• Reply 13 of 54
    jasonxjasonx Posts: 17member
    Quote:
    Originally Posted by macxpress View Post


    Maybe I'm way off base here but why is it up to Apple to fix and issue with Java? I realize its an API in their OS layer, but still? Java is a Sun Microsystems technology. Microsoft isn't held responsible for issues with the Windows version of Java. Its up to the end user to download the latest version to fix any issues.



    Yes, unfortunately you are way off base. Sun does not support Java on the Mac. It has to be done through Apple. Go to the java website yourself and try to download the updated version.
  • Reply 14 of 54
    solipsismsolipsism Posts: 25,726member
    Quote:
    Originally Posted by macxpress View Post


    Maybe I'm way off base here but why is it up to Apple to fix and issue with Java? I realize its an API in their OS layer, but still? Java is a Sun Microsystems technology. Microsoft isn't held responsible for issues with the Windows version of Java. Its up to the end user to download the latest version to fix any issues.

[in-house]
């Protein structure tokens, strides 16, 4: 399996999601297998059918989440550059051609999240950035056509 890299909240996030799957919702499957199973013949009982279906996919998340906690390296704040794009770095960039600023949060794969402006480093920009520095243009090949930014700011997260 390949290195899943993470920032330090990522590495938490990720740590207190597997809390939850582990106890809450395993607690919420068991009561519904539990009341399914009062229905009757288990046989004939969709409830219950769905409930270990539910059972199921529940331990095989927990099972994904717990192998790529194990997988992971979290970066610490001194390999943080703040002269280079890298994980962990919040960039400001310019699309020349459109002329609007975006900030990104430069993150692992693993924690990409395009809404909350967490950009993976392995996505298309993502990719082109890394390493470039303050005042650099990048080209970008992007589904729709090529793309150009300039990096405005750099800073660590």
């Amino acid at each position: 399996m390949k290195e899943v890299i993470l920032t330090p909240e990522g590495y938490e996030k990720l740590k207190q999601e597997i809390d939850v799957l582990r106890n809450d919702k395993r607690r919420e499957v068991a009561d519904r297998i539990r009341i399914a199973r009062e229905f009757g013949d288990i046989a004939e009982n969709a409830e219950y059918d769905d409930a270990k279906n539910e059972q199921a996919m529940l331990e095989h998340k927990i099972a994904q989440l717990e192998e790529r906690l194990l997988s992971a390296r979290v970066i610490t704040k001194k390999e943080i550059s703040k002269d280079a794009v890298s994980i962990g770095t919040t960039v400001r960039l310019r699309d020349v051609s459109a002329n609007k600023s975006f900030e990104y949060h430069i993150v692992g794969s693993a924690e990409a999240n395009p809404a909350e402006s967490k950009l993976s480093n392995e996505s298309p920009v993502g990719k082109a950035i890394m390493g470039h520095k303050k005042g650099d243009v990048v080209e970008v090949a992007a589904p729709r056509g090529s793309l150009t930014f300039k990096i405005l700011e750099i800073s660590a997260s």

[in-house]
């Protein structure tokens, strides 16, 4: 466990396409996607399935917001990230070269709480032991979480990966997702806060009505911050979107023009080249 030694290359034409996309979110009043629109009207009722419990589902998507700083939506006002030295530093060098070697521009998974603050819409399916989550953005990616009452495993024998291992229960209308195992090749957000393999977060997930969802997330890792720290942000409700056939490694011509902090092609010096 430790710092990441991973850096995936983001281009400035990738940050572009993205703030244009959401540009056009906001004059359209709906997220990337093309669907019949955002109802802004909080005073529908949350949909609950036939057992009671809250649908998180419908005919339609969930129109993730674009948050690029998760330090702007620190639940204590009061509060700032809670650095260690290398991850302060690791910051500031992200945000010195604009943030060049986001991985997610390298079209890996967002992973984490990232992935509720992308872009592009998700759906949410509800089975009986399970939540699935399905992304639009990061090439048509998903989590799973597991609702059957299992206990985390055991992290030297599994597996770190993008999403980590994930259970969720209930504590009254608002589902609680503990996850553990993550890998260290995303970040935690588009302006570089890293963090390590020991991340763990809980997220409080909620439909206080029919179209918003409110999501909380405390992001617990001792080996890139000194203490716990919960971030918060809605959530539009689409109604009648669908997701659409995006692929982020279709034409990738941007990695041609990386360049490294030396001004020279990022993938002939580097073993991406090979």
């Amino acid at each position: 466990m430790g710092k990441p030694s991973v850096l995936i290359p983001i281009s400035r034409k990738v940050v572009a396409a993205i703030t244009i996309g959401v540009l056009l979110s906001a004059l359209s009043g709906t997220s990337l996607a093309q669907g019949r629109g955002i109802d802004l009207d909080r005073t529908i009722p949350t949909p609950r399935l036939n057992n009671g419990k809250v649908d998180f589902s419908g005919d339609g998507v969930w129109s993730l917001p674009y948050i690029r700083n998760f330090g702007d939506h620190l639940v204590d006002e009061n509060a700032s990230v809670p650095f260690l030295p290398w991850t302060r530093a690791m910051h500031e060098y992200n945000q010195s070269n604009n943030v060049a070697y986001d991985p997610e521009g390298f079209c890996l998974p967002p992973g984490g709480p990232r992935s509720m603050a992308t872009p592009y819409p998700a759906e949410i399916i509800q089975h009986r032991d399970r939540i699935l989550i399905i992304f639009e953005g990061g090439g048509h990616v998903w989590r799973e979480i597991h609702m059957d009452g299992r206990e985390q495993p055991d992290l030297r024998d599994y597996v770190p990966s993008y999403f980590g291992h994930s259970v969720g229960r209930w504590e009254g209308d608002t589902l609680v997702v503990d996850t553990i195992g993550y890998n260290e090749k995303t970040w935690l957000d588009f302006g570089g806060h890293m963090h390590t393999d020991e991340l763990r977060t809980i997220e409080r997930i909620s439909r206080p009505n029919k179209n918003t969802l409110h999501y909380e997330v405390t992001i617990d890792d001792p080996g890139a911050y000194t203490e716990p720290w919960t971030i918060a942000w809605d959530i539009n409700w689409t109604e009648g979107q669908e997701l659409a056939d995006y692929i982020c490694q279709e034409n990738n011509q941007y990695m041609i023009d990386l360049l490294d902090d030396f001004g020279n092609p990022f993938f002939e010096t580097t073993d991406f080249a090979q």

I think the difference here is that Apple doesn?t let Sun just put Java on Macs. It comes through Apple?s Software Update app after Apple reworks it a bit. I don?t know too much about it but I hear people bitch about Apple?s Java implementation all the time.
  • Reply 15 of 54
    webfrassewebfrasse Posts: 147member
    Quote:
    Originally Posted by solipsism View Post


    Let?s not forget that the iTunes Store uses Java and WebObjects.



    Java Applets?
  • Reply 16 of 54
    dhkostadhkosta Posts: 150member
    I'm not a fan of Java either but it's still pretty widely in use, and it's inconvenient to have to enable it every time you need it. I typically defend Apple's choices, though their unwillingness to deal with this over such a long timeframe is totally unacceptable to me. And from a shareholder's perspective, Mac OSX would be much more difficult to market without it's impeccable reputation for security. Let's hope nobody makes wide use of this.
  • Reply 17 of 54
    solipsismsolipsism Posts: 25,726member
    Quote:
    Originally Posted by webfrasse View Post


    Java Applets?



    I have no idea, but I?m certain that it is not WebKit or HTML-based. I have tried to find detailed info about how the iTS portal works, but there just doesn?t seem to be any.
  • Reply 18 of 54